Letters of recommendation should further exemplify the applicant’s service above and beyond their traditional responsibilities. The key is to demonstrate depth of experience instead of doing too many things. 

“They want to be able to see that potential already,” Aggarwal adds.

Make your case for an MBA scholarship

Essays are an opportunity to showcase why you are the right fit for a school. In the essays, you can elaborate on how the program will help you achieve your goals, what unique perspective you will bring to the class, and why you are choosing that particular program. 

Consultants caution against essays that are too grandiose or trying to be something you’re not.

“The biggest mistake you can do is try to write one essay set and then somehow copy and paste and retrofit it for other schools,” Jones says. “Treat each one like it’s the only school you’re applying to.”

One of White’s clients got a full ride without having a traditional prestigious job. Nitish Tripathi studied computer science in India, and though he had an above-average GMAT score of 760, he worked in an atypical sector—at a nonprofit dedicated to social justice. Tripathi even turned down a job offer with Dreamworks India because of his commitment to bettering the lives of the impoverished in his community.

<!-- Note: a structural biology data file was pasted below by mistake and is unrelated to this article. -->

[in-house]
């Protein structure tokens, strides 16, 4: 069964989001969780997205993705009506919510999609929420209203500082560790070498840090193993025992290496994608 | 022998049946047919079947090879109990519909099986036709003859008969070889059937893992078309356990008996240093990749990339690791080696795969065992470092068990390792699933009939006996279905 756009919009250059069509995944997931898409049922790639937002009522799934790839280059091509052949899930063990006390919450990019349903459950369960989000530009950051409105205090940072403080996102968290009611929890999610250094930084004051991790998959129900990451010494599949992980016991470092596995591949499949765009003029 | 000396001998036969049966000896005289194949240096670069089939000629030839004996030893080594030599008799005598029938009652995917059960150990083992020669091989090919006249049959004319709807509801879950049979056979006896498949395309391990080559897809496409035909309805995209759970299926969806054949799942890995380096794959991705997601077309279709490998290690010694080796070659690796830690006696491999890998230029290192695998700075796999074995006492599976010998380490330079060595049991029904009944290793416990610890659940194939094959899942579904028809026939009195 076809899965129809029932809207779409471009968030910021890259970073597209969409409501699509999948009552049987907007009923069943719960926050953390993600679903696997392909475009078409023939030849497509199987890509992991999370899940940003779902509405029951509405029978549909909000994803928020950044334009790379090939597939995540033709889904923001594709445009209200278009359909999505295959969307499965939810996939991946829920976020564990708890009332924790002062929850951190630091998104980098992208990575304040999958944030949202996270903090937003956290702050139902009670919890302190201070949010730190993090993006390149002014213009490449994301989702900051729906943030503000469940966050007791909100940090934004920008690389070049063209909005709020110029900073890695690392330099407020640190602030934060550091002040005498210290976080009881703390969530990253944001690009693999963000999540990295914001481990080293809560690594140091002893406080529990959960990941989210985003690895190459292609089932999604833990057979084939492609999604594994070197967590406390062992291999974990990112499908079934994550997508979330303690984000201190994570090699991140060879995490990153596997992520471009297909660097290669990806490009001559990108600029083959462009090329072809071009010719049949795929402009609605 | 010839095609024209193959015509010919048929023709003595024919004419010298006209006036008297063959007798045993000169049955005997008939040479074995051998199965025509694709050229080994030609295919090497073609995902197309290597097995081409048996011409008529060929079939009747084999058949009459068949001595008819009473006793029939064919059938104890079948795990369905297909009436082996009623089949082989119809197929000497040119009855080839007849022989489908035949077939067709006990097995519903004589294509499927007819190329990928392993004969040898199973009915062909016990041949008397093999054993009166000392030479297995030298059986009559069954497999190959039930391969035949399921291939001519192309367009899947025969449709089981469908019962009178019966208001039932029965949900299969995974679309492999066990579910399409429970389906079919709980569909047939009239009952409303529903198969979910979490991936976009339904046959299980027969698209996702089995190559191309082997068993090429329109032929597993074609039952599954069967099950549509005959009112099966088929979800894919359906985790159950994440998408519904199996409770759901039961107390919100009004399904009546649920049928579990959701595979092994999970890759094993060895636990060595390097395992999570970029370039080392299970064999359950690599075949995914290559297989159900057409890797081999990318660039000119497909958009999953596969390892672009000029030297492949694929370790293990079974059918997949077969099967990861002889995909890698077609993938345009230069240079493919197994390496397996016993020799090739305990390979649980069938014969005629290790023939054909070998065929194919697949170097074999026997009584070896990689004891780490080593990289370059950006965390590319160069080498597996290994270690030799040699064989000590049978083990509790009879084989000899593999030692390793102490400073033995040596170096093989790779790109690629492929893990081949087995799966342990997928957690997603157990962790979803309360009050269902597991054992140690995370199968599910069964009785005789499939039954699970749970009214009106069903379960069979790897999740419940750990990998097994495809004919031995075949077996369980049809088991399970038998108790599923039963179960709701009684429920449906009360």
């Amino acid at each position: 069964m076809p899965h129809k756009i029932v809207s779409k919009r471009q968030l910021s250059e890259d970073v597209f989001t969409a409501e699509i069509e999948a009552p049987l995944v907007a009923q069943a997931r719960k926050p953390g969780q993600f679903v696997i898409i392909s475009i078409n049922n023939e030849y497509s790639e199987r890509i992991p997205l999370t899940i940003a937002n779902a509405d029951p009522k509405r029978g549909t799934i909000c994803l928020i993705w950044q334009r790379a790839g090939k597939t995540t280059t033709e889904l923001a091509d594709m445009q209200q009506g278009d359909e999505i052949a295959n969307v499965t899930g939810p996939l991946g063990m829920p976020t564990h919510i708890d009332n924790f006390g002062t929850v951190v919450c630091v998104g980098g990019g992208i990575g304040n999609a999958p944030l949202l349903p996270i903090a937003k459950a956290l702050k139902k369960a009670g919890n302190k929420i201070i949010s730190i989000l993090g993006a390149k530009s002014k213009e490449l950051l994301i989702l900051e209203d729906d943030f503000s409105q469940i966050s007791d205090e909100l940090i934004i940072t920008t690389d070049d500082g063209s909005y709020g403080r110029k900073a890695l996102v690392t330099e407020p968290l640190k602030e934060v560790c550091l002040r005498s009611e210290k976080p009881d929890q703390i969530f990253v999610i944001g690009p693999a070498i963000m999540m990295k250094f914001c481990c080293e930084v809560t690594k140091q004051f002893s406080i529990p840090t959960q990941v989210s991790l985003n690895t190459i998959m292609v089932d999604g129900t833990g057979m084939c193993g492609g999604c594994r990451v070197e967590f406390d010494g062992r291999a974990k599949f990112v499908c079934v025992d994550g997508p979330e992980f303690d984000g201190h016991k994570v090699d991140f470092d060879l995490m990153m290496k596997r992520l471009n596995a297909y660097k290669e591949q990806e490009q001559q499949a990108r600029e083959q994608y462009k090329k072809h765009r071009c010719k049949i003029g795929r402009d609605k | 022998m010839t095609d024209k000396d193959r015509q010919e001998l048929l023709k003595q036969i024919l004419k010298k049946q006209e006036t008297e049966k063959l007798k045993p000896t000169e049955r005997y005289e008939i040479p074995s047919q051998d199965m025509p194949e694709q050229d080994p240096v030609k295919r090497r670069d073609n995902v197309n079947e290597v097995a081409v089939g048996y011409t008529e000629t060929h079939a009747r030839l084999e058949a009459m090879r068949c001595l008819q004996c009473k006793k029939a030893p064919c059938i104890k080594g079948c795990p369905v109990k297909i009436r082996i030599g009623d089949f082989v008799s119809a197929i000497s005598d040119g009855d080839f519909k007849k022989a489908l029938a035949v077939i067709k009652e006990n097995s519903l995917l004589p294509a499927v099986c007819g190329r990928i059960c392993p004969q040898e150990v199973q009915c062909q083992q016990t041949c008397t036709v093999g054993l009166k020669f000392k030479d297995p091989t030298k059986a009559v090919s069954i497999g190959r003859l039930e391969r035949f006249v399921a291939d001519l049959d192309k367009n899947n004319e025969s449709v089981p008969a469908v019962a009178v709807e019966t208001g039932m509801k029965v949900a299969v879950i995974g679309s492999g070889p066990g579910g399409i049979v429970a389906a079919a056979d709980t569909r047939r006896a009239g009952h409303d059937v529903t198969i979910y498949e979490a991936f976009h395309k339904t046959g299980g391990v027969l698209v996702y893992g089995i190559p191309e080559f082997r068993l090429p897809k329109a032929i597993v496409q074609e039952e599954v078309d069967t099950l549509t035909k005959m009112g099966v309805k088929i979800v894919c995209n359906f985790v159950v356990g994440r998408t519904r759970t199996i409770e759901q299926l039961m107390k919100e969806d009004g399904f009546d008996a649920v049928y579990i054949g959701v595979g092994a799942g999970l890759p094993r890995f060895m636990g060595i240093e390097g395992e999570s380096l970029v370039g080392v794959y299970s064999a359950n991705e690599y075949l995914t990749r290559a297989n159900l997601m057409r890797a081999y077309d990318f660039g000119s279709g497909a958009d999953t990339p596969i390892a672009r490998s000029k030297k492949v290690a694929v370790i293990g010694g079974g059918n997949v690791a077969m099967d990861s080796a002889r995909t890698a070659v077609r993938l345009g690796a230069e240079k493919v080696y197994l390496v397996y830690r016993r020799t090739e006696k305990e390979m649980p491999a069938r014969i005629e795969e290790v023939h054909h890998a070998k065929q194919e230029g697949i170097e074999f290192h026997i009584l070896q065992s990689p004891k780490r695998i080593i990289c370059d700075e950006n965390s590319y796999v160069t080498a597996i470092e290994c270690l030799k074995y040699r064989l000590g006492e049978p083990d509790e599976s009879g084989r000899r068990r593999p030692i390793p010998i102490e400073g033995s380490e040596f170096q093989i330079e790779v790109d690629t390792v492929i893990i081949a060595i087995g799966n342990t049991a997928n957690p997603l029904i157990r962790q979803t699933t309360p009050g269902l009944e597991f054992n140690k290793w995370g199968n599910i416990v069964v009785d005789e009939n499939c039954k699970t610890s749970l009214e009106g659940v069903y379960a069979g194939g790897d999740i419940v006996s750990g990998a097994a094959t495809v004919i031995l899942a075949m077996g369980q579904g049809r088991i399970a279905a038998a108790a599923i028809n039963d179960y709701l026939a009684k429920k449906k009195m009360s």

In his essay, he wrote about seeing the impact of that work and why it inspired him to want to get an MBA and work toward social impact consulting. He was accepted to Columbia, Yale, Wharton and got a full ride to Kellogg.  

Similarly, Jones also worked with a client who scored a full ride to NYU Stern. In an essay, the candidate wrote about his experience growing up with a parent with a gambling addiction, and how that sparked his desire to pursue a career that educates others about personal finance. Jones also recalls how the applicant shared his experience leading a team of MIT scientists older than him on a data science collaboration—and while it was intimidating at first, he ultimately earned the team’s trust. 

“Although there’s no ‘formula’ for receiving a scholarship, all of my clients who have received one have been especially vulnerable and personal in their essays, on top of impressive scores and accomplishments,” Jones says. 

Some top schools, like Columbia, care (and track) whether an applicant shows a demonstrated interest in their program. Visiting campus or attending admissions events is a good way for prospective students to show they are taking steps to gauge how they would fit in. Applications may ask why you want to go to a school and what events you have attended.